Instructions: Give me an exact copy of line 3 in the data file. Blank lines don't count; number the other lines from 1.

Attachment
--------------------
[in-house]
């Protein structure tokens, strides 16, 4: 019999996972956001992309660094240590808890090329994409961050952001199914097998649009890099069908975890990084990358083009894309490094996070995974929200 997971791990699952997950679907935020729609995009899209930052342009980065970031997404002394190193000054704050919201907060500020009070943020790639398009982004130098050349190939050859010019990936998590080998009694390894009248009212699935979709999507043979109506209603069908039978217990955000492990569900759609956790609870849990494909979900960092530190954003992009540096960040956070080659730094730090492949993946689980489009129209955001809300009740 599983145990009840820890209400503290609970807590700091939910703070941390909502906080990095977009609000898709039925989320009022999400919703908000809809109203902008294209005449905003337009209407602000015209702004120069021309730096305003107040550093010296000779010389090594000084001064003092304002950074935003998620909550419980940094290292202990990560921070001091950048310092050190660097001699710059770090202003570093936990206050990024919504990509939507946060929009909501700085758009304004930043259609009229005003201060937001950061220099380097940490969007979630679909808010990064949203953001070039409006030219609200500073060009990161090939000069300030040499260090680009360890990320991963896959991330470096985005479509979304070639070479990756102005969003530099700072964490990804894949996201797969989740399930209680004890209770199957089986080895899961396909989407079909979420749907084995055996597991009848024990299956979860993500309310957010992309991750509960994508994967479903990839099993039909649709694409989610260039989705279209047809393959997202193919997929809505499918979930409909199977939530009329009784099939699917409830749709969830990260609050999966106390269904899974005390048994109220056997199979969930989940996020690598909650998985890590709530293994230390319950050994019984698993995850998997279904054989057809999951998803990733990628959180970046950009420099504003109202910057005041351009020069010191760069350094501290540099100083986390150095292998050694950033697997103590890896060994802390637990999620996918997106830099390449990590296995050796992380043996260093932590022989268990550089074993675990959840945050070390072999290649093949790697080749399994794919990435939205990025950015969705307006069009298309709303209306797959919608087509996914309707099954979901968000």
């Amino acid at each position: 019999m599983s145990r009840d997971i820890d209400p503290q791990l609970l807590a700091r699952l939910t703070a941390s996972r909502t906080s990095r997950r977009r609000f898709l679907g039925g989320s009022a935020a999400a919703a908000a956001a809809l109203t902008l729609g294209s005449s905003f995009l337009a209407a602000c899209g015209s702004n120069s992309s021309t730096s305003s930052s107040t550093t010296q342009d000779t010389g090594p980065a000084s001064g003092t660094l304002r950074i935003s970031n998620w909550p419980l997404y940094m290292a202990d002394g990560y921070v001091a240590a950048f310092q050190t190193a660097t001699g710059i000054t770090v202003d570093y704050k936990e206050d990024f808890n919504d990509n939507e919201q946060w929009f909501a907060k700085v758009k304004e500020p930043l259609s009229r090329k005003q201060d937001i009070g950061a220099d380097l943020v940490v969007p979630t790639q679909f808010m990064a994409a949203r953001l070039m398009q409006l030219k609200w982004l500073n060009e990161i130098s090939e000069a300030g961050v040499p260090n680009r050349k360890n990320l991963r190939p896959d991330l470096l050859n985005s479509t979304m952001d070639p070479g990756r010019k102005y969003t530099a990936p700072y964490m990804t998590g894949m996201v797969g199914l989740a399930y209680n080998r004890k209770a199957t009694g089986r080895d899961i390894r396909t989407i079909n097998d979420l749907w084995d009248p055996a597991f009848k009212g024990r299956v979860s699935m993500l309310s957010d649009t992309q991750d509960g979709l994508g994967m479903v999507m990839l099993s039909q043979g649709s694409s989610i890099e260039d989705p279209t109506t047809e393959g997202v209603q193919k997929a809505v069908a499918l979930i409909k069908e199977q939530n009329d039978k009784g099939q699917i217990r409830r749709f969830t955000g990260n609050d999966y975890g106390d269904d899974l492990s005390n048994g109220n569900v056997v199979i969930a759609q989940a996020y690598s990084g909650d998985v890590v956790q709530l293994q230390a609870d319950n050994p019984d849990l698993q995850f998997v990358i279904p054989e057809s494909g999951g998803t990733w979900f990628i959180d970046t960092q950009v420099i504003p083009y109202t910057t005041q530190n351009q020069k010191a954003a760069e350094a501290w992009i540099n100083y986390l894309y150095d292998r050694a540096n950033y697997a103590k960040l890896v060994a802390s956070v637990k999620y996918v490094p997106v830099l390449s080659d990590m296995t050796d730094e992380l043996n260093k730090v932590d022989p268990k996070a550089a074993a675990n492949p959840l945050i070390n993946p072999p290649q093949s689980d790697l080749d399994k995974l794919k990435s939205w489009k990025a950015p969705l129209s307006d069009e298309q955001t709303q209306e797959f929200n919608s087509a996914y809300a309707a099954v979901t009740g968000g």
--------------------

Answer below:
């Amino acid at each position: 019999m599983s145990r009840d997971i820890d209400p503290q791990l609970l807590a700091r699952l939910t703070a941390s996972r909502t906080s990095r997950r977009r609000f898709l679907g039925g989320s009022a935020a999400a919703a908000a956001a809809l109203t902008l729609g294209s005449s905003f995009l337009a209407a602000c899209g015209s702004n120069s992309s021309t730096s305003s930052s107040t550093t010296q342009d000779t010389g090594p980065a000084s001064g003092t660094l304002r950074i935003s970031n998620w909550p419980l997404y940094m290292a202990d002394g990560y921070v001091a240590a950048f310092q050190t190193a660097t001699g710059i000054t770090v202003d570093y704050k936990e206050d990024f808890n919504d990509n939507e919201q946060w929009f909501a907060k700085v758009k304004e500020p930043l259609s009229r090329k005003q201060d937001i009070g950061a220099d380097l943020v940490v969007p979630t790639q679909f808010m990064a994409a949203r953001l070039m398009q409006l030219k609200w982004l500073n060009e990161i130098s090939e000069a300030g961050v040499p260090n680009r050349k360890n990320l991963r190939p896959d991330l470096l050859n985005s479509t979304m952001d070639p070479g990756r010019k102005y969003t530099a990936p700072y964490m990804t998590g894949m996201v797969g199914l989740a399930y209680n080998r004890k209770a199957t009694g089986r080895d899961i390894r396909t989407i079909n097998d979420l749907w084995d009248p055996a597991f009848k009212g024990r299956v979860s699935m993500l309310s957010d649009t992309q991750d509960g979709l994508g994967m479903v999507m990839l099993s039909q043979g649709s694409s989610i890099e260039d989705p279209t109506t047809e393959g997202v209603q193919k997929a809505v069908a499918l979930i409909k069908e199977q939530n009329d039978k009784g099939q699917i217990r409830r749709f969830t955000g990260n609050d999966y975890g106390d269904d899974l492990s005390n048994g109220n569900v056997v199979i969930a759609q989940a996020y690598s990084g909650d998985v890590v956790q709530l293994q230390a609870d319950n050994p019984d849990l698993q995850f998997v990358i279904p054989e057809s494909g999951g998803t990733w979900f990628i959180d970046t960092q950009v420099i504003p083009y109202t910057t005041q530190n351009q020069k010191a954003a760069e350094a501290w992009i540099n100083y986390l894309y150095d292998r050694a540096n950033y697997a103590k960040l890896v060994a802390s956070v637990k999620y996918v490094p997106v830099l390449s080659d990590m296995t050796d730094e992380l043996n260093k730090v932590d022989p268990k996070a550089a074993a675990n492949p959840l945050i070390n993946p072999p290649q093949s689980d790697l080749d399994k995974l794919k990435s939205w489009k990025a950015p969705l129209s307006d069009e298309q955001t709303q209306e797959f929200n919608s087509a996914y809300a309707a099954v979901t009740g968000g």